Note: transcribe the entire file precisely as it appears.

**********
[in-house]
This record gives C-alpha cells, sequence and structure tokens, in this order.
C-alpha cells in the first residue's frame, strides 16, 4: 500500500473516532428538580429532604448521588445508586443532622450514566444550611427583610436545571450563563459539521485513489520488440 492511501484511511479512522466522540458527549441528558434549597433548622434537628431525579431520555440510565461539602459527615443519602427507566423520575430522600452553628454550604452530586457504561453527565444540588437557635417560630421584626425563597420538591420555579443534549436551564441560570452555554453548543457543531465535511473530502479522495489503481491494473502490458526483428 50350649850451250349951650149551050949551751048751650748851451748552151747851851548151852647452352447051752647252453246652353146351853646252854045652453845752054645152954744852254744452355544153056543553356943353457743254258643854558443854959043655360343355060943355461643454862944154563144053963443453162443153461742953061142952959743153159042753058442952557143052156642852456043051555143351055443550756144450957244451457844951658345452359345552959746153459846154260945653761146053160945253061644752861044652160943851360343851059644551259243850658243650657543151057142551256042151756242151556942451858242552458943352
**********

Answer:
[in-house]
This record gives C-alpha cells, sequence and structure tokens, in this order.
C-alpha cells in the first residue's frame, strides 16, 4: 500500500473516532428538580429532604448521588445508586443532622450514566444550611427583610436545571450563563459539521485513489520488440 492511501484511511479512522466522540458527549441528558434549597433548622434537628431525579431520555440510565461539602459527615443519602427507566423520575430522600452553628454550604452530586457504561453527565444540588437557635417560630421584626425563597420538591420555579443534549436551564441560570452555554453548543457543531465535511473530502479522495489503481491494473502490458526483428 50350649850451250349951650149551050949551751048751650748851451748552151747851851548151852647452352447051752647252453246652353146351853646252854045652453845752054645152954744852254744452355544153056543553356943353457743254258643854558443854959043655360343355060943355461643454862944154563144053963443453162443153461742953061142952959743153159042753058442952557143052156642852456043051555143351055443550756144450957244451457844951658345452359345552959746153459846154260945653761146053160945253061644752861044652160943851360343851059644551259243850658243650657543151057142551256042151756242151556942451858242552458943352